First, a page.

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The Glory of the Dorm Amanda Farley

For the students living on Marshall's campus in the 1950s, dorm life was a celebrated aspect to the college experience.

Living in the campus dormitories throughout the decade was not only glorified, but it unified students, due to the small number of residents, the lack of available luxuries at the time, and their involvement within the university.

Groups of friends crowd into tiny dorms to relax and gossip.

A New Family

A small number of students per dorm (100-200) led to strong bonds being formed. With overall enrollment less than 2,000, and a fourth of those being in dormitories, a student's best bet at making friends would be with the other occupants of their dorm. One such instance is the Freshman Women's Residence Hall. Built in the middle of the decade, the building was so new that it had no furniture for the girls who would be calling it their home for the next year. The girls were subjected to sleep on mattresses set up on the floor. Yet, instead of this experience setting a negative standard for the remainder of the school year, it worked as a bonding experience for its residents.

The women of the Freshmen Hall slept on the floor until beds arrived.

Available Technology

There was no Netflix in bed waiting for the exhausted college student in the fifties as he made his trek back to his dorm; he would have to join his brothers for another episode of “Howdy Doody” in the TV Room if he wanted to relax.

Groups of students gather together to enjoy TV and music.

With limited access to the technological advancements of today, the students had to befriend one another in order to reap these luxuries. There was one TV, four phones, and record players for those who could afford to bring one. To the students of the decade who knew no other way of life, late night television and lounging around while listening to the radio with the other residents of the hall likely proved to be some of their most exciting evenings.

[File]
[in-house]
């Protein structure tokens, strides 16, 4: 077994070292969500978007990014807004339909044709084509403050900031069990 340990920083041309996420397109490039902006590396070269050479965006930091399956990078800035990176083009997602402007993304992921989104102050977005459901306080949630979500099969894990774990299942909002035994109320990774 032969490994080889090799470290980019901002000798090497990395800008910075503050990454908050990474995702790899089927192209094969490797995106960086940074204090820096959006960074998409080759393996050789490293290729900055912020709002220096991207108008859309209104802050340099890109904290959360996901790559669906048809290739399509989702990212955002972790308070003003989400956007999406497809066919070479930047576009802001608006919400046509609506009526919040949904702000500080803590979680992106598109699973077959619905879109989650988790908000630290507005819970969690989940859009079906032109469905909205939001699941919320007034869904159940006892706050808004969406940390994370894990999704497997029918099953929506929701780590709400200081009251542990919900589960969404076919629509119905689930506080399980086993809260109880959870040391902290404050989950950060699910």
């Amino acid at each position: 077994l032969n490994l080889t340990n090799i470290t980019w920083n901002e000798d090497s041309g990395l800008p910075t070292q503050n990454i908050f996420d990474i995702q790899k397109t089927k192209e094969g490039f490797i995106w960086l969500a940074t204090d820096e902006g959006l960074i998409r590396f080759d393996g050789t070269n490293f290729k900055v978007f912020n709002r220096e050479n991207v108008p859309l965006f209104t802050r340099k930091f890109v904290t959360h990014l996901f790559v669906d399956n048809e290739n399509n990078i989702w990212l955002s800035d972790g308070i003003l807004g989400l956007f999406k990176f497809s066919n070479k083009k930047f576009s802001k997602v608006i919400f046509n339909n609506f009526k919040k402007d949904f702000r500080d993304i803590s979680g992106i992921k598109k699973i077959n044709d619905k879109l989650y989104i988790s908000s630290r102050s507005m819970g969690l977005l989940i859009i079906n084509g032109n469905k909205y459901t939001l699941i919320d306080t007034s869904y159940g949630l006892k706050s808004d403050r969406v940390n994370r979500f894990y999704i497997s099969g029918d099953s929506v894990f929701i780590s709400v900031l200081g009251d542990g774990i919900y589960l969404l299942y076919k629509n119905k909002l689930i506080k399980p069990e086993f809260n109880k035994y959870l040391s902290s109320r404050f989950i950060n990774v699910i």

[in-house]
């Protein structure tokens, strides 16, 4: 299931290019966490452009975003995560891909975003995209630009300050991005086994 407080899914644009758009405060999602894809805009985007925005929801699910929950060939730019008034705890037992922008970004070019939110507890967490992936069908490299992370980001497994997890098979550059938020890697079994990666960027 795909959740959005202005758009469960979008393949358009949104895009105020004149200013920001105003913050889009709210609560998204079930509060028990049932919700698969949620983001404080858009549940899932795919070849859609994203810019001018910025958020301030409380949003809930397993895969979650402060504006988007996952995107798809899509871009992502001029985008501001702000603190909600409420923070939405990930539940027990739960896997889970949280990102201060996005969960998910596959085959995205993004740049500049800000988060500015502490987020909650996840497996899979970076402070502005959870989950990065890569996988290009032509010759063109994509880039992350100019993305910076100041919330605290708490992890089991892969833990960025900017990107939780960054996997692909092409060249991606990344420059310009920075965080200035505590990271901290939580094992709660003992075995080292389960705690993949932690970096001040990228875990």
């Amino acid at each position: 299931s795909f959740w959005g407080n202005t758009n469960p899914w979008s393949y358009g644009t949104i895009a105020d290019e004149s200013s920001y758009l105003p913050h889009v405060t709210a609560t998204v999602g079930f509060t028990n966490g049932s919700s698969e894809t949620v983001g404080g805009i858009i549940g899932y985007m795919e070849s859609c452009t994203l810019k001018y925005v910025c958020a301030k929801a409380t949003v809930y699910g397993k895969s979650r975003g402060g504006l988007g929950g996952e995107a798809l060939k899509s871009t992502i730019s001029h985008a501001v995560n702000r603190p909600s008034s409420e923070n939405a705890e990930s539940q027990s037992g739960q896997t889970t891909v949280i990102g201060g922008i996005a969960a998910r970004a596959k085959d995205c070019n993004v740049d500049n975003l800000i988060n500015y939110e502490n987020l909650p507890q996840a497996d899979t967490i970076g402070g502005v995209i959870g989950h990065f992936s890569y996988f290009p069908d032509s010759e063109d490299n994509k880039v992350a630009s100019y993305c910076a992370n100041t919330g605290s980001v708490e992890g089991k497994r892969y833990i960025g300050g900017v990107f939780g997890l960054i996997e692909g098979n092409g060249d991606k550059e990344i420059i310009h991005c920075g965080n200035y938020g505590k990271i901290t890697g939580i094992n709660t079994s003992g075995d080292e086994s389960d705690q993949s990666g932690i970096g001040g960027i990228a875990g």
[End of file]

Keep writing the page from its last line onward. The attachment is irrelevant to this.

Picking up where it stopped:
Getting Involved

Being a part of a dormitory in the 1950's was more than just a living arrangement. With campus life came many activities.

Adding onto the glorification of dorm life, the residence halls were majorly involved with the lives of the students who lived there, and vice versa. Much like sororities or fraternities do, the residents of each hall would work together to put on shows and events.

Boys and girls mingle at a dance.

The dormitories offered many opportunities to become involved and mingle, such as semi-formal dances, holiday parties, and even a newspaper called The Hodges Haul. These activities helped make the residence halls much more than just a place to live, but a place the students felt like they were a part of, and could even take pride in.

Here are two photos from the Starlite Ball, as well as a young man reading the newspaper written by dorm residents.

The 1950s were an event-filled time for the campus residents of Marshall University. The students who were a part of the dormitories used their living arrangement to unify them in a way that turned living on campus from a potential bore to a lively experience. For the girls of the Women’s Residence Hall, given no choice but to sleep on the floor that fall, it was an adventure. The small population, and the way they were able to get involved in their halls without needing the luxuries of the present age, helped to make the dormitories much more than “Laidley” and “Hodges”. For the majority of those students, they became home.

Works Cited

Marshall University. “The Chief Justice 1953.” Marshall University. 33. http://mds.marshall.edu/yearbooks/33/

Marshall University. “The Chief Justice 1955.” Marshall University. 35. http://mds.marshall.edu/yearbooks/35/

Marshall University. “The Chief Justice 1956.” Marshall University. 36. http://mds.marshall.edu/yearbooks/36/

Marshall University. “The Chief Justice 1957.” Marshall University. 37. http://mds.marshall.edu/yearbooks/37/

Marshall University. “The Chief Justice 1958.” Marshall University. 38. http://mds.marshall.edu/yearbooks/38/

Marshall University. “The Chief Justice 1959.” Marshall University. 39. http://mds.marshall.edu/yearbooks/39/

Credits:

All photos from the Marshall University yearbooks. 

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